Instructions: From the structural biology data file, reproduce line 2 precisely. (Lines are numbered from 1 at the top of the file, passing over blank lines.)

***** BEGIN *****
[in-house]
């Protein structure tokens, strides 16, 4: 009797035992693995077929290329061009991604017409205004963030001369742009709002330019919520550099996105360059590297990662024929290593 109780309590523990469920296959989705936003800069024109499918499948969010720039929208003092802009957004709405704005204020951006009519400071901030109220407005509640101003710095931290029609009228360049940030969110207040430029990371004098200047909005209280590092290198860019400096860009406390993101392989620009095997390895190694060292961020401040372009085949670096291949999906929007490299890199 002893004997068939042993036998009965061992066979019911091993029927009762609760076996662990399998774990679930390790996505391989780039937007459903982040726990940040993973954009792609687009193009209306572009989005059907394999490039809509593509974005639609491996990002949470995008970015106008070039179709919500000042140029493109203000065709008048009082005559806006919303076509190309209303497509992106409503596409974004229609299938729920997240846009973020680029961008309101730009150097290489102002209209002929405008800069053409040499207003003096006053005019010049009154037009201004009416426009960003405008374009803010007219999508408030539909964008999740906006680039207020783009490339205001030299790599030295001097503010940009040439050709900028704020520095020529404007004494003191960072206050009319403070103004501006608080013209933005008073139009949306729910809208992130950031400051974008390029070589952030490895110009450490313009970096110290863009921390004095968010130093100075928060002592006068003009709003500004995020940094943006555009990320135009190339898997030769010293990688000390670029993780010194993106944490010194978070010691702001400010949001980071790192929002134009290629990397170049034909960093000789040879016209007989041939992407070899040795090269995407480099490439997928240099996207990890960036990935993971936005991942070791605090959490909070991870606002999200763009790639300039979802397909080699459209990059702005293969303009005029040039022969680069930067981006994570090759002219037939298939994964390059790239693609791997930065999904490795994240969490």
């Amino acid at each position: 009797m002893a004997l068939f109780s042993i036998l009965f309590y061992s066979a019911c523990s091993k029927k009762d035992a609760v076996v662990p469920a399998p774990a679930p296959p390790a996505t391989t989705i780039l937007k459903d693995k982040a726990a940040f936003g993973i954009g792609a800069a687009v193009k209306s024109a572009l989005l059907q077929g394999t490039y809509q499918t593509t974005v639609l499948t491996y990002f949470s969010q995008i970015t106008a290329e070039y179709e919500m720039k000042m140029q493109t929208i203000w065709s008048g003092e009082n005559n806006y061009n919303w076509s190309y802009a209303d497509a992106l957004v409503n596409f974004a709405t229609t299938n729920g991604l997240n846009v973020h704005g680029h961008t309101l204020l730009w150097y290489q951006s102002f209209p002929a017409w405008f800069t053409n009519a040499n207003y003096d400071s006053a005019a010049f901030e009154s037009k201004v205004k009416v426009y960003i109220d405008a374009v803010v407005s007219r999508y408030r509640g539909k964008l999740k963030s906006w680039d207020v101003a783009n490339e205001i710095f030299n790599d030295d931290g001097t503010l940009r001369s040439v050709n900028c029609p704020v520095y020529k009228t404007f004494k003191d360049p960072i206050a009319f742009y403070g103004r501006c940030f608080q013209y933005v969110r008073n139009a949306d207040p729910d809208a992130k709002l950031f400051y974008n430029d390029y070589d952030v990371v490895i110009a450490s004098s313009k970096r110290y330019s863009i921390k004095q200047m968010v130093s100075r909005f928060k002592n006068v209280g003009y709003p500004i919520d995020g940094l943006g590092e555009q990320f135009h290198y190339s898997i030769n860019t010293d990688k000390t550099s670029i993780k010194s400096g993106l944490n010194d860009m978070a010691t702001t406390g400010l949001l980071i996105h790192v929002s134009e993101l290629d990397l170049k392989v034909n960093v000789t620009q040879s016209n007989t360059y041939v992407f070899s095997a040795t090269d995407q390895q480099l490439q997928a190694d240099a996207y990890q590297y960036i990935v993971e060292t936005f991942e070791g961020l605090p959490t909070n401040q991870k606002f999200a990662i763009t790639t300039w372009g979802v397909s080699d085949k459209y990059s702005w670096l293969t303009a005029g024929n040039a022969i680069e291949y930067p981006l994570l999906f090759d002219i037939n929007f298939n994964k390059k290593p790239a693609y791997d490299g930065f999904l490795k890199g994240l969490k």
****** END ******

């Protein structure tokens, strides 16, 4: 009797035992693995077929290329061009991604017409205004963030001369742009709002330019919520550099996105360059590297990662024929290593 109780309590523990469920296959989705936003800069024109499918499948969010720039929208003092802009957004709405704005204020951006009519400071901030109220407005509640101003710095931290029609009228360049940030969110207040430029990371004098200047909005209280590092290198860019400096860009406390993101392989620009095997390895190694060292961020401040372009085949670096291949999906929007490299890199 002893004997068939042993036998009965061992066979019911091993029927009762609760076996662990399998774990679930390790996505391989780039937007459903982040726990940040993973954009792609687009193009209306572009989005059907394999490039809509593509974005639609491996990002949470995008970015106008070039179709919500000042140029493109203000065709008048009082005559806006919303076509190309209303497509992106409503596409974004229609299938729920997240846009973020680029961008309101730009150097290489102002209209002929405008800069053409040499207003003096006053005019010049009154037009201004009416426009960003405008374009803010007219999508408030539909964008999740906006680039207020783009490339205001030299790599030295001097503010940009040439050709900028704020520095020529404007004494003191960072206050009319403070103004501006608080013209933005008073139009949306729910809208992130950031400051974008390029070589952030490895110009450490313009970096110290863009921390004095968010130093100075928060002592006068003009709003500004995020940094943006555009990320135009190339898997030769010293990688000390670029993780010194993106944490010194978070010691702001400010949001980071790192929002134009290629990397170049034909960093000789040879016209007989041939992407070899040795090269995407480099490439997928240099996207990890960036990935993971936005991942070791605090959490909070991870606002999200763009790639300039979802397909080699459209990059702005293969303009005029040039022969680069930067981006994570090759002219037939298939994964390059790239693609791997930065999904490795994240969490």